Next came 5 minutes with a scotch-brite pad. During this time the horn handles came off both the karda and the chakma. I had not torture-tested these little tools against the hardwood like I did the khukuri. The failure of these two handles pointed out the clear superiority of the full peened down rat-tail tang on the AK. The implements that had just been “glued” in the handles did not stand up to the long immersion. The little tools are put aside for now. Perhaps one day I’ll glue them back into their handles, but perhaps not. I rarely use them.


The 5 minutes with the scotch-brite pad took off some of the black oxide, leaving a interesting and beautiful pattern on the blade.

Another three minutes was devoted to putting an edge back on the knife with a coarse slack belt on the belt sander. Finally, 2 minutes on the crock sticks gave it a fine working edge again.


The blade is fully functional now. I’ll put a rubber edge guard on it for carry. As Bill would have said, it’s got at least a hundred years of work left in it.
Last edited:
Jun 11, 2006
Glad you were able to save it. There are ways you can build a sheath for the khukuri to replace the original.


Got the Khukuri fevah
May 9, 2002
Thanks for the story, Howard. It's always good to see you posting:) My best to Red Flower as well:thumbup:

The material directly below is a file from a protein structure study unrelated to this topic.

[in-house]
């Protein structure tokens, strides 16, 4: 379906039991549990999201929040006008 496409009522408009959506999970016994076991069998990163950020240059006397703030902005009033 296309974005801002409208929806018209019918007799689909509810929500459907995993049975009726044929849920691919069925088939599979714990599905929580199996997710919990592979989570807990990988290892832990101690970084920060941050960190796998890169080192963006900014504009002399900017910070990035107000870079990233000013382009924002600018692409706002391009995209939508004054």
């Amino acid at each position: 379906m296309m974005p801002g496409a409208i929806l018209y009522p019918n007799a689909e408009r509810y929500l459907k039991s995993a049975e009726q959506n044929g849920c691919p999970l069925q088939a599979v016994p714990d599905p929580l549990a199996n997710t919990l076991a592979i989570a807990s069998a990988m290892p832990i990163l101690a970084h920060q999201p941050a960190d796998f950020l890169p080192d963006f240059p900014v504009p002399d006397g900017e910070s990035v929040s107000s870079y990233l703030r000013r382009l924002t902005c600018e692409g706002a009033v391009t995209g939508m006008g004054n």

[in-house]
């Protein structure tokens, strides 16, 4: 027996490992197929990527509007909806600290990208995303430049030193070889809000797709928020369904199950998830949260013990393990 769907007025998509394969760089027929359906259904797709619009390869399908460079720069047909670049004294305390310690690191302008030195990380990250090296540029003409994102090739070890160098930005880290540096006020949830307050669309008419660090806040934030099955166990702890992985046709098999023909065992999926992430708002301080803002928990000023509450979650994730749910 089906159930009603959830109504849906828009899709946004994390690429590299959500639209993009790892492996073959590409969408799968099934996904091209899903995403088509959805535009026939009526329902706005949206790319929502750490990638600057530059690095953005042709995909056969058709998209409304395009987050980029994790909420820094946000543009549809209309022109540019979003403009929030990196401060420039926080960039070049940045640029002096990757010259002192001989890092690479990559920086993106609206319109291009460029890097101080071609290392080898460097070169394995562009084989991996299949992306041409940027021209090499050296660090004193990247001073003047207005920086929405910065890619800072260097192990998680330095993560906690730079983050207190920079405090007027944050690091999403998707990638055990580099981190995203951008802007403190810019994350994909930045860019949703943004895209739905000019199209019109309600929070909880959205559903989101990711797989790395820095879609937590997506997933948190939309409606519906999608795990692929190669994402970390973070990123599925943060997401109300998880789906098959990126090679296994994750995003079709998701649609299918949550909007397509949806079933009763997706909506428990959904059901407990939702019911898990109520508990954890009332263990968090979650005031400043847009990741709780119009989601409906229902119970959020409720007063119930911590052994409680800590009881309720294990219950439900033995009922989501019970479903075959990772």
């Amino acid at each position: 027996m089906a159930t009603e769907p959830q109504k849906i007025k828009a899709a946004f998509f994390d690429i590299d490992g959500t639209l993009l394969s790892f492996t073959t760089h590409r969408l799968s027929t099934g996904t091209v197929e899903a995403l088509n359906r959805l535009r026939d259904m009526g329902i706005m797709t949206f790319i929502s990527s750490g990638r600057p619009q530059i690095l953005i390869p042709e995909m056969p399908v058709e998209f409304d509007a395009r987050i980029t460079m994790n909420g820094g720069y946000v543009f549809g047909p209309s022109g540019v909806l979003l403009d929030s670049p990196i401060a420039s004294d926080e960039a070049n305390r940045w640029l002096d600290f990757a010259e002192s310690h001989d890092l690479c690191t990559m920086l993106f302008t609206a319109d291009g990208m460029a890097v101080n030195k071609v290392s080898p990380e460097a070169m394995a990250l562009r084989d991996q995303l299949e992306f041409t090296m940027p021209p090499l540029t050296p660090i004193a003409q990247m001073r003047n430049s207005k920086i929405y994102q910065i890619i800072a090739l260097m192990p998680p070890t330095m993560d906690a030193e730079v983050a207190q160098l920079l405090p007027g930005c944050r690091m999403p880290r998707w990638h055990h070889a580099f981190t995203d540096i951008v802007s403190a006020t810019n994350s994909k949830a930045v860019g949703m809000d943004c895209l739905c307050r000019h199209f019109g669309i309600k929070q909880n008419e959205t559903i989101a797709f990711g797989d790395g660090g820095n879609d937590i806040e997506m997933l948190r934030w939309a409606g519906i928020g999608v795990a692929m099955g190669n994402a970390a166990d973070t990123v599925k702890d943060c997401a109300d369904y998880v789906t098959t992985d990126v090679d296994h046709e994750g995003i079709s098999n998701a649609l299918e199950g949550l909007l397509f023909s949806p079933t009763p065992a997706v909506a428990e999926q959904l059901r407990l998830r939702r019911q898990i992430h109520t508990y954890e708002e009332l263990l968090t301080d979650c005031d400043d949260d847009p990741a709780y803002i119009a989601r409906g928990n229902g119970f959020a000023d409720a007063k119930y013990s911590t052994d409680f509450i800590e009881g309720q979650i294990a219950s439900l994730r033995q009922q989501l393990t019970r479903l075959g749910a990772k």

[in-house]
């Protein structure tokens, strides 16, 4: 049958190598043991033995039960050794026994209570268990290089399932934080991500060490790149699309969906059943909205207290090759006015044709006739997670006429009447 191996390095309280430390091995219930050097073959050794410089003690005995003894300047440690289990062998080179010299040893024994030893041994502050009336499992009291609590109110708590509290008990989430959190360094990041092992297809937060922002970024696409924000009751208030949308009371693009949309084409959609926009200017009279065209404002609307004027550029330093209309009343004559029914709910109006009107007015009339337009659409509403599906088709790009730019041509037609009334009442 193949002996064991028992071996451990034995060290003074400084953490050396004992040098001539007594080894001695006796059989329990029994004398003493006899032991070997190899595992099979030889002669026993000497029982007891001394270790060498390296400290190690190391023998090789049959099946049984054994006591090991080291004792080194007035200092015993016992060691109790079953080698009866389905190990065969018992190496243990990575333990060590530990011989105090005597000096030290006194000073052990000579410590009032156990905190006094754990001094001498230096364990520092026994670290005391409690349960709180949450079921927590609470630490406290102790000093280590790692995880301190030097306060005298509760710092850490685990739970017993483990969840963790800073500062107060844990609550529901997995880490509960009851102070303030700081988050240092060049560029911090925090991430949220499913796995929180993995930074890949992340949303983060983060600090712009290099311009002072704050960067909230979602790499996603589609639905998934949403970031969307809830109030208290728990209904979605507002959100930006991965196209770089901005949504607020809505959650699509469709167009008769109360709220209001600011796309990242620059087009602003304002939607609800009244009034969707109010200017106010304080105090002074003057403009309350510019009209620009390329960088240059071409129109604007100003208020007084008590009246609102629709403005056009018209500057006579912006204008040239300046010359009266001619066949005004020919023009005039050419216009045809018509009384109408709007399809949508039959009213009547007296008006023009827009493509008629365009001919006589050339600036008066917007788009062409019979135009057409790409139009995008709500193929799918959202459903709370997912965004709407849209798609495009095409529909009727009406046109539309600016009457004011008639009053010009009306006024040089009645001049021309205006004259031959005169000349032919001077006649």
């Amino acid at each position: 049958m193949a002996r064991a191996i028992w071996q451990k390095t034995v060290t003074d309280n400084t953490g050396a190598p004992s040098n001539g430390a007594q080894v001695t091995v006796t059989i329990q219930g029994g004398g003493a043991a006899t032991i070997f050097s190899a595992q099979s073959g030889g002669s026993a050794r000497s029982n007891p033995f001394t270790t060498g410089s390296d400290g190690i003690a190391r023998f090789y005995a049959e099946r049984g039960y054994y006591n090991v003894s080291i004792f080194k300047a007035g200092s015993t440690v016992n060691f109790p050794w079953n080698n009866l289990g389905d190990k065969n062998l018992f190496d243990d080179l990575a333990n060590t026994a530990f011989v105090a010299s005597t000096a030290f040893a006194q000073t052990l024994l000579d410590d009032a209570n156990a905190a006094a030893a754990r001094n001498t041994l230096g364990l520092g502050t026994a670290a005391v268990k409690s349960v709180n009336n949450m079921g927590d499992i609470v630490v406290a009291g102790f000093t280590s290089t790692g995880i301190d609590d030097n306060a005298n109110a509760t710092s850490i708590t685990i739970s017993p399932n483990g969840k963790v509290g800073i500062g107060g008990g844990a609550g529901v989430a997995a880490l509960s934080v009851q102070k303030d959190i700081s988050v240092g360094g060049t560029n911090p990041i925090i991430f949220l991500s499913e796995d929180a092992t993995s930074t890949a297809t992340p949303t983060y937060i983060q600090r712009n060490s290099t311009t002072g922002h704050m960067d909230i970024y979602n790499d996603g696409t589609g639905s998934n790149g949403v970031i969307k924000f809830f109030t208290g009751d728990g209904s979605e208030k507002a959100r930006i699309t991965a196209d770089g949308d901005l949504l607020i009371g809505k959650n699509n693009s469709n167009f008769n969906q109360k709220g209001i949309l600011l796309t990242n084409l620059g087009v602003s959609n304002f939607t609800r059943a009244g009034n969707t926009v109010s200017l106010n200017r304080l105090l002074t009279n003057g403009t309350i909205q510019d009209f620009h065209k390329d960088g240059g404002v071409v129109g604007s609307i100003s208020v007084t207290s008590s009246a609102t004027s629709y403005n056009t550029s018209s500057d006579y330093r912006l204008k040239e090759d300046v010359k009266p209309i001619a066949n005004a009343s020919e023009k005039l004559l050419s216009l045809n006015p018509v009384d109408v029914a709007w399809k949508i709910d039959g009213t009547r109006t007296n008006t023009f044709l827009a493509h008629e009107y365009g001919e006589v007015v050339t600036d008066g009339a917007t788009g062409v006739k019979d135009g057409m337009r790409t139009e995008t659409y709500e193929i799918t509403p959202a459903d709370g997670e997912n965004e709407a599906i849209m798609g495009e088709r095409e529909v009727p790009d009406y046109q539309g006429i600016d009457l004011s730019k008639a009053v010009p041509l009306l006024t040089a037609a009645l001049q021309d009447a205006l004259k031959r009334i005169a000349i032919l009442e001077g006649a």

Nov 28, 2008
We had a great time down under, and we flew back home just before the 120 F+ heat waves and the fires started in Victoria. One of the towns we visited was completely wiped out by fire a few days after we left.

Glad you got to see those beautiful parts of Oz before they were destroyed.

The human death toll currently stands at 201 plus countless numbers from all the various species both native and introduced.:(

That some of the fires were acts of arson is the hardness thing to bear.:mad:

Like your AK, I hope these parts of Australia experience a renewal too.
Feb 21, 2001
It's great to see you posting!:thumbup: Cool story. Say hello to Red Flower for me.



Feb 6, 2009
Yes, pics would be good. but somehow i think you were not bothered to take pictures at the time.
Maybe just pics of the finished product?
Nov 26, 2002
Howard, you're a sight for a sore mind.

Great story. Always seems to me, that the ________s (fill with whatever) that one has rescued/salvaged/resurrected are the ones that mean the most. I like new things, but what I LOVE are the things that I've been able to bring back to a useful condition, after someone else has written them off.

Lot of people around, who can make a great sheath for you...
May 18, 1999
Osiyo Howard!

At least the 15" HI AK fared much, much, better than "Miss Belvedere" the fully equipped 1957 Plymouth Belvedere that was encased in a time capsule that was opened here in Tulsa two years ago.:thumbup: ;) :D

Jul 30, 2004
They only get better with use...

(thread veer warning) Yvsa, shame about that car! Never heard that one. :(

(thread re-veer) Howard, the first khuk I ever saw was in the 1970s... my dad's best friend, who had been stationed in India, was using it underwater to cut hydrilla weeds in a South Florida lake. Later it was cleaned, dried, oiled and hung back up on the wall with all his other overseas art. It was 30 years later, here, I finally knew what that way-cool curved blade was called. :D

Sep 2, 2006
Sorry about your tools, I am happy to hear that you rejuvenated the khukri.
Good to hear, is a good feeling in the derth of wynter:thumbup:

Jan 13, 2001
Good to see you back Howard. Interesting impromptu test you had there. I know I don't have to say it, but HI khukuris always seem to prove their worth. BTW did you take any pictures?